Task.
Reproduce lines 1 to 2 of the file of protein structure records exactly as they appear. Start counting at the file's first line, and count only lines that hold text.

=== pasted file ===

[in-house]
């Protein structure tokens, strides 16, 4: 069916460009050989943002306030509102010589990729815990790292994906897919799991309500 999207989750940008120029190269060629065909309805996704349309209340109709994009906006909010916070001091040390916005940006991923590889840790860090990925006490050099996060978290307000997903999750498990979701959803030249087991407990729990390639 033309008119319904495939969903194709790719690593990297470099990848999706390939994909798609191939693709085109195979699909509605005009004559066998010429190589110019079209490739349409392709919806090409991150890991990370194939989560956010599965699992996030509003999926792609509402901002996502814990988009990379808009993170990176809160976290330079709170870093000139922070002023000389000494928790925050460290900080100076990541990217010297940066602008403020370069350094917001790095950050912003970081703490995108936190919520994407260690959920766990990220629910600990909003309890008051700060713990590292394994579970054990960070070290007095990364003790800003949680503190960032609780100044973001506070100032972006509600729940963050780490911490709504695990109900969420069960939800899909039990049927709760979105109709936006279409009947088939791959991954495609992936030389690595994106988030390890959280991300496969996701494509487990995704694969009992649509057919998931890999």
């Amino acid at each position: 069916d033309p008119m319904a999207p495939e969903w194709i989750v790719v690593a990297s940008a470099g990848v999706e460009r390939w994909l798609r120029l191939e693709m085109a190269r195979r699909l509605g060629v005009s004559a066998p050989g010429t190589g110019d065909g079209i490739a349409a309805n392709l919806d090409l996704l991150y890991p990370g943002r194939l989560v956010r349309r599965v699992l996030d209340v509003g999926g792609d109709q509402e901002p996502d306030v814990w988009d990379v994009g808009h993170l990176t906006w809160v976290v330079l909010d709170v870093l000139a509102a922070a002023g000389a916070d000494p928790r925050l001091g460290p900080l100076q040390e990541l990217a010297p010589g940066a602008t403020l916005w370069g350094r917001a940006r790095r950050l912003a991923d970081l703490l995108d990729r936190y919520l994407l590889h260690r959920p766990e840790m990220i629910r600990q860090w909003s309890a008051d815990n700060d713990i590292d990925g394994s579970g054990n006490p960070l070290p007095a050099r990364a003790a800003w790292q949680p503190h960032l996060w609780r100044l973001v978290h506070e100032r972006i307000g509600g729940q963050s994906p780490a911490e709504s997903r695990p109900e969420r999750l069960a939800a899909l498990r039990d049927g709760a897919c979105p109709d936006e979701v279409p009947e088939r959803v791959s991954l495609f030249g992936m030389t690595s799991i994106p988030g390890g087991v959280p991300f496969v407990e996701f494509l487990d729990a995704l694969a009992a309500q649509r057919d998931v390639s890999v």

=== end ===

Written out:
[in-house]
């Protein structure tokens, strides 16, 4: 069916460009050989943002306030509102010589990729815990790292994906897919799991309500 999207989750940008120029190269060629065909309805996704349309209340109709994009906006909010916070001091040390916005940006991923590889840790860090990925006490050099996060978290307000997903999750498990979701959803030249087991407990729990390639 033309008119319904495939969903194709790719690593990297470099990848999706390939994909798609191939693709085109195979699909509605005009004559066998010429190589110019079209490739349409392709919806090409991150890991990370194939989560956010599965699992996030509003999926792609509402901002996502814990988009990379808009993170990176809160976290330079709170870093000139922070002023000389000494928790925050460290900080100076990541990217010297940066602008403020370069350094917001790095950050912003970081703490995108936190919520994407260690959920766990990220629910600990909003309890008051700060713990590292394994579970054990960070070290007095990364003790800003949680503190960032609780100044973001506070100032972006509600729940963050780490911490709504695990109900969420069960939800899909039990049927709760979105109709936006279409009947088939791959991954495609992936030389690595994106988030390890959280991300496969996701494509487990995704694969009992649509057919998931890999």